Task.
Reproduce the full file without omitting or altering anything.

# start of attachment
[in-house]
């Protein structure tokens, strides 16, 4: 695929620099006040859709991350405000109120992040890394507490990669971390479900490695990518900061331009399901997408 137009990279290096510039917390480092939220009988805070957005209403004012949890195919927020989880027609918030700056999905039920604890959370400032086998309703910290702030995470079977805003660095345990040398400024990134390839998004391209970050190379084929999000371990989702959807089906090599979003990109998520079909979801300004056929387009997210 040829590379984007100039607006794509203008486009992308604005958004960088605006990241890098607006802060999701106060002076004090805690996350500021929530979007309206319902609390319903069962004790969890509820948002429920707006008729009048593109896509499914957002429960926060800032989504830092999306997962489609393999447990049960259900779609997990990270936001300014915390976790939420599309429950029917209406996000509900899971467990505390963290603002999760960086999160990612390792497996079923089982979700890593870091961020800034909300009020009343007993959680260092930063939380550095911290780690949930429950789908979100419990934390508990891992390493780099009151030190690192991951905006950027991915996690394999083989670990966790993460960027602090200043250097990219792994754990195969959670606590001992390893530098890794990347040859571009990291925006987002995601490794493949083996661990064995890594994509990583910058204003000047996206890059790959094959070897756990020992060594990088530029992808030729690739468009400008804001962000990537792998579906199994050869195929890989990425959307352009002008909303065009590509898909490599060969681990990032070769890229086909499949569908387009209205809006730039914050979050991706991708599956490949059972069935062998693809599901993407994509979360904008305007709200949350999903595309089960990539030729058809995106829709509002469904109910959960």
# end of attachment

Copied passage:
[in-house]
């Protein structure tokens, strides 16, 4: 695929620099006040859709991350405000109120992040890394507490990669971390479900490695990518900061331009399901997408 137009990279290096510039917390480092939220009988805070957005209403004012949890195919927020989880027609918030700056999905039920604890959370400032086998309703910290702030995470079977805003660095345990040398400024990134390839998004391209970050190379084929999000371990989702959807089906090599979003990109998520079909979801300004056929387009997210 040829590379984007100039607006794509203008486009992308604005958004960088605006990241890098607006802060999701106060002076004090805690996350500021929530979007309206319902609390319903069962004790969890509820948002429920707006008729009048593109896509499914957002429960926060800032989504830092999306997962489609393999447990049960259900779609997990990270936001300014915390976790939420599309429950029917209406996000509900899971467990505390963290603002999760960086999160990612390792497996079923089982979700890593870091961020800034909300009020009343007993959680260092930063939380550095911290780690949930429950789908979100419990934390508990891992390493780099009151030190690192991951905006950027991915996690394999083989670990966790993460960027602090200043250097990219792994754990195969959670606590001992390893530098890794990347040859571009990291925006987002995601490794493949083996661990064995890594994509990583910058204003000047996206890059790959094959070897756990020992060594990088530029992808030729690739468009400008804001962000990537792998579906199994050869195929890989990425959307352009002008909303065009590509898909490599060969681990990032070769890229086909499949569908387009209205809006730039914050979050991706991708599956490949059972069935062998693809599901993407994509979360904008305007709200949350999903595309089960990539030729058809995106829709509002469904109910959960």